Augmenting reality with Google Glass demonstrated in new video


Despite all the angst Google Glass has induced due to the picture and video capabilities of the devices which seem to dominate early adopter use cases, Google Glass probably has much more potential to change how people use technology when other apps start to roll out. Augmenting reality using Google Glass is one such use that has a lot of potential for future development. The first steps to that goal were recently released by the development team of Brandyn White and Andrew Miller, part of a project called OpenGlass that is working on an open-source library for Google Glass. Their new demonstration shows how the concept of augmented reality could be used to discover more information about the real world environments all around us.

White and Miller’s demonstration did not take full advantage of the open-source library they are working on. Instead, in order to help show this is a technology that can be deployed now, they stuck with Google’s Mirror API, despite its limitations, and then passed information through a service like Picarus. The main downside to this is that the annotated information is not provided in real time.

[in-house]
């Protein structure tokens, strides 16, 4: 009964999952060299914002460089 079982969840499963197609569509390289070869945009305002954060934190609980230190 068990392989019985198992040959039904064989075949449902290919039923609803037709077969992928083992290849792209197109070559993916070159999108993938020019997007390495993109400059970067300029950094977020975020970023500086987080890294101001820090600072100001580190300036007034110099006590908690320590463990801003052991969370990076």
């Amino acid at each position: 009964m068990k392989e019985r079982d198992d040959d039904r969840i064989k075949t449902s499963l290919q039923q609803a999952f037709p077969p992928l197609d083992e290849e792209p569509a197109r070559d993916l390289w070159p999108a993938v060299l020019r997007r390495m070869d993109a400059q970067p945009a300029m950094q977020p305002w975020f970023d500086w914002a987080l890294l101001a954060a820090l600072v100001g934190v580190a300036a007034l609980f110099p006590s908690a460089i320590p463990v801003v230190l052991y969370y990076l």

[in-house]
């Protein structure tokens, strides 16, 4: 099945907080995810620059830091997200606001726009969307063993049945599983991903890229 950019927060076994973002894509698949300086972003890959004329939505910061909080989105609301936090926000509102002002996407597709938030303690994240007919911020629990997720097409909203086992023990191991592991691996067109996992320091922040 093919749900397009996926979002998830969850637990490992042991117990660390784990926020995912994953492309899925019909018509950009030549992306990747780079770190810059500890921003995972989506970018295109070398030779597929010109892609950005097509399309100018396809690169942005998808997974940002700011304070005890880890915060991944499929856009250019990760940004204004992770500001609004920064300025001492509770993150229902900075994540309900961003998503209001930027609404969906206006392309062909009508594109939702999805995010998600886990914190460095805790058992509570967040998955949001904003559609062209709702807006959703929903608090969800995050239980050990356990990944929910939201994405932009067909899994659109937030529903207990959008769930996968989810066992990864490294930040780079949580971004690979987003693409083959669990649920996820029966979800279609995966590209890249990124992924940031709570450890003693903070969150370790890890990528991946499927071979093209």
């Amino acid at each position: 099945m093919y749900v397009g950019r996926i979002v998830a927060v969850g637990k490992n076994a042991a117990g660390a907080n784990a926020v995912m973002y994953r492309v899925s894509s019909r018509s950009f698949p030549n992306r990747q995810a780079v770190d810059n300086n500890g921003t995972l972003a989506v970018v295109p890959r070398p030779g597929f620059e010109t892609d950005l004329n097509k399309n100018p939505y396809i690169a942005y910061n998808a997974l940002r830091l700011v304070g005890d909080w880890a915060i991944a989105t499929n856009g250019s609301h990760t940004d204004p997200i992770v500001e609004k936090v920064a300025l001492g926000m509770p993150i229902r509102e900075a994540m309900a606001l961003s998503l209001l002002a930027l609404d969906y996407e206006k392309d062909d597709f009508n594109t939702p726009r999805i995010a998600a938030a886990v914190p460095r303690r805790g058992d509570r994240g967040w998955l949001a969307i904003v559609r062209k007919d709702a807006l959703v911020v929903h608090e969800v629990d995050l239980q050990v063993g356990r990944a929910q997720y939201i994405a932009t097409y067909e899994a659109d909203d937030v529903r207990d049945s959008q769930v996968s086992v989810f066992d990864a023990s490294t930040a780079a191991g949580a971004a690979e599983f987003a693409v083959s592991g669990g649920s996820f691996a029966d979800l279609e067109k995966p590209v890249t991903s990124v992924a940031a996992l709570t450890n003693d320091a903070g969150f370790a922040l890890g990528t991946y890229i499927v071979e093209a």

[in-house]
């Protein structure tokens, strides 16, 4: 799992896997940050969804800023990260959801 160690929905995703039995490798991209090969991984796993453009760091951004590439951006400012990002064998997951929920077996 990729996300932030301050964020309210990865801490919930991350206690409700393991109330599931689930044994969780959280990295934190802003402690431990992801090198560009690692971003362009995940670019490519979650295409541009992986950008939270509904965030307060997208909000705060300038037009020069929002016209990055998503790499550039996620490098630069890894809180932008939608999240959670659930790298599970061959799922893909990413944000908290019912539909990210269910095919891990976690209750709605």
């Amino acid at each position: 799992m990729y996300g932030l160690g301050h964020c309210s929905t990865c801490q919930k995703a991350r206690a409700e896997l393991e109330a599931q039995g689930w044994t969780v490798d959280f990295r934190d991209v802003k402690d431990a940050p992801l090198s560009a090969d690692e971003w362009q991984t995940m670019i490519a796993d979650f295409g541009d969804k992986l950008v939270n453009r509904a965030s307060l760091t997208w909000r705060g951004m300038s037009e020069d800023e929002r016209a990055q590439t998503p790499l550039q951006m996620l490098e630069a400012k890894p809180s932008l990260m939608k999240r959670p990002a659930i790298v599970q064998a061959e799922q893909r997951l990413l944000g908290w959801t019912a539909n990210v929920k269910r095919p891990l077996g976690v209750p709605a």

Looking forward, the team is working on incorporating the capabilities shown natively with the Glass SDK. This would allow developers to take advantage of all device sensors, including future sensors added to the devices. Using additional sensors would enable real time tracking of a user’s field of vision. Incorporating the development into the Glass SDK means the new information generated by the system could be produced on the fly. For instance, in the video one of the examples shown is an effort to determine the height of the Washington Monument. Rather than waiting for annotators to return the information a few minutes later, users would be able to get the information overlaid onto their field of vision in a matter of seconds.

You can check out the demo video below. The examples are kind of clunky and simplistic, but represent a first step in using Google Glass for augmented reality purposes.

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source: SelfScreens
via: Android Authority

About the Author: Jeff Causey

Raised in North Carolina, Jeff Causey is a chief financial officer and licensed CPA in Durham, North Carolina. Jeff has owned an HTC EVO, a Samsung Note II, and an LG G3 along with a Samsung Galaxy Tablet 10.1. He currently uses a Motorola Moto X Pure Edition and a Nexus 7 (2013). Recently Jeff added Google Glass to his stable of tech gadgets. Unfortunately, his wife and kids have all drunk the Apple Kool-Aid and have i-devices. Life at home often includes demonstrations of the superiority of his Android based devices. In his free time, Jeff is active in his church, a local MINI Cooper car club, and his daughter's soccer club. Jeff is married, has three kids, and a golden retriever.